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General Motors’ transmissions’ 1982–1989 Turbo-Hydramatic TH700-R4, 1990–1991 4L60, 1992–2000 electronic 4L60E, 2001–2005 4L65E, and the 2006-and-newer 4L70E were all designed to replace the tried-and-true TH350.
The 4L60E is basically a digitally controlled 700-R4. The first 700-R4 was built as a Corvette four gear automatic with overdrive. This was back in 1982. This initial version was designed with a bolt-on extension housing and employed a throttle-valve cable that was installed to signal engine load to the transmission via throttle position, instead of using engine vacuum. Almost all the transmission specialists including those at Gearstar.com agree that the improperly adjusted throttle valve cable is the cause of most aftermarket 700-R4 failures.
Since old transmissions used lower grid ratios, have a different valve body, offer the extra 4th gear and are supplied with a lock-up torque converter. In 1995 the 4L60E was provided with a pulse-width modulated torque converter lock-up control.
The year following that one, the case was redesigned with a bolt-on bell-housing and six-bolt tail-shaft and a change to the solenoid. The 2001 model featured improvements in the torque capacity and it was renamed 4L65E. The main improvements of interest to hot rodders are the 4L65E’s 5 pinion carrier that replaces 4 opinions. The extra opinion helps to spread the load, allowing this new transmission to handle more torque. Additionally, a better 3 to 4 clutch, improved input shaft and a deeper pan for more fluid were added.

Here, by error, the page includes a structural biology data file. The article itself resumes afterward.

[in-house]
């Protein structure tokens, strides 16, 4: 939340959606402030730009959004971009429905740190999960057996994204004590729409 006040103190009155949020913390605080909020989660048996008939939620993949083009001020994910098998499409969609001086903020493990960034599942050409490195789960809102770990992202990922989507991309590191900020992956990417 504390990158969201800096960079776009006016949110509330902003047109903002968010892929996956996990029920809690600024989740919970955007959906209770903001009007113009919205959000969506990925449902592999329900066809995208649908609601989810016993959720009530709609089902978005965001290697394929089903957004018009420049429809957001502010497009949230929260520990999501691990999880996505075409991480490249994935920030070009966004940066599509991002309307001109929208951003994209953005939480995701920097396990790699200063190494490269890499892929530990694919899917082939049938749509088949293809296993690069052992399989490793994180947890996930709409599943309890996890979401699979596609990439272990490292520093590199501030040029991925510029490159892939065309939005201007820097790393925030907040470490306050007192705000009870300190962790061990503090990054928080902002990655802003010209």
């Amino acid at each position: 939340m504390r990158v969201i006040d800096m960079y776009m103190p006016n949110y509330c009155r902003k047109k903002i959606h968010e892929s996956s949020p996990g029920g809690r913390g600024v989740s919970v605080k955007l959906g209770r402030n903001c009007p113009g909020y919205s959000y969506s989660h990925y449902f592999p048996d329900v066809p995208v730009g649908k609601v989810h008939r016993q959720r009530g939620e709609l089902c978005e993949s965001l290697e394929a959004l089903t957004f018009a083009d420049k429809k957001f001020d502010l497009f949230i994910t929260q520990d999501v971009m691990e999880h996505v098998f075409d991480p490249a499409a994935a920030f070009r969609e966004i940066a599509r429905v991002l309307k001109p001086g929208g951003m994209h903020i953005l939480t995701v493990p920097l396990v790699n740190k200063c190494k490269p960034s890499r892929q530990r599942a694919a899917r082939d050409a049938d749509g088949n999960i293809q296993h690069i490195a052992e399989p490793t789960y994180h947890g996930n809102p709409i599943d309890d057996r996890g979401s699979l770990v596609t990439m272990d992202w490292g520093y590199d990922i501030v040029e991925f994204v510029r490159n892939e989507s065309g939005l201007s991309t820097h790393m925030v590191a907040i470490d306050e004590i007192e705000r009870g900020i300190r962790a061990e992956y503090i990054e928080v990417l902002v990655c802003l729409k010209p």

In 2006 there was another name change to 4L70E for the four-speeds found in GM rear-drive 1⁄2-ton trucks and SUVs. This is the same transmission as a 4L65E but with a speed sensor located in the pump, which was totally redesigned.
Once they’re made strong enough, the only problem that occurs in the 4L60E family is the wide ratio between 1rst and 2nd gear which is 3.06:1 to 1.62:1). As Mark Walk at Gearstar says, “It leaps like a deer.” While many modifications are available for these transmissions, there is little that can be done to shorten up the first gear to second gear shift
Transmission builders like Gearstar can modify a 700-R4 or 4L60 or 4L65E or 4L70E automatic to withstand different levels of torque and horsepower thresholds. Modified transmissions are rated at “levels” from Two on up. A Level Two can withstand up to 450 hp, Level Three up to 500 hp, and Level Four to 650 hp. The breakdown of these modifications go into each of Gearstar’s upgrades and can be found on their website which is Gearstar.net
The General Motors electronic four-speed automatics are strong, can be easily upgraded and are in abundance to find. After a certain period of time, one can reach the limits that a 4L60E or a 4L65E transmission is designed to withstand, which is about 700 hp at Level 4.
Thus, from all the three choices automatic 4l65e transmission is the best and is the most efficient as well as the most versatile choice.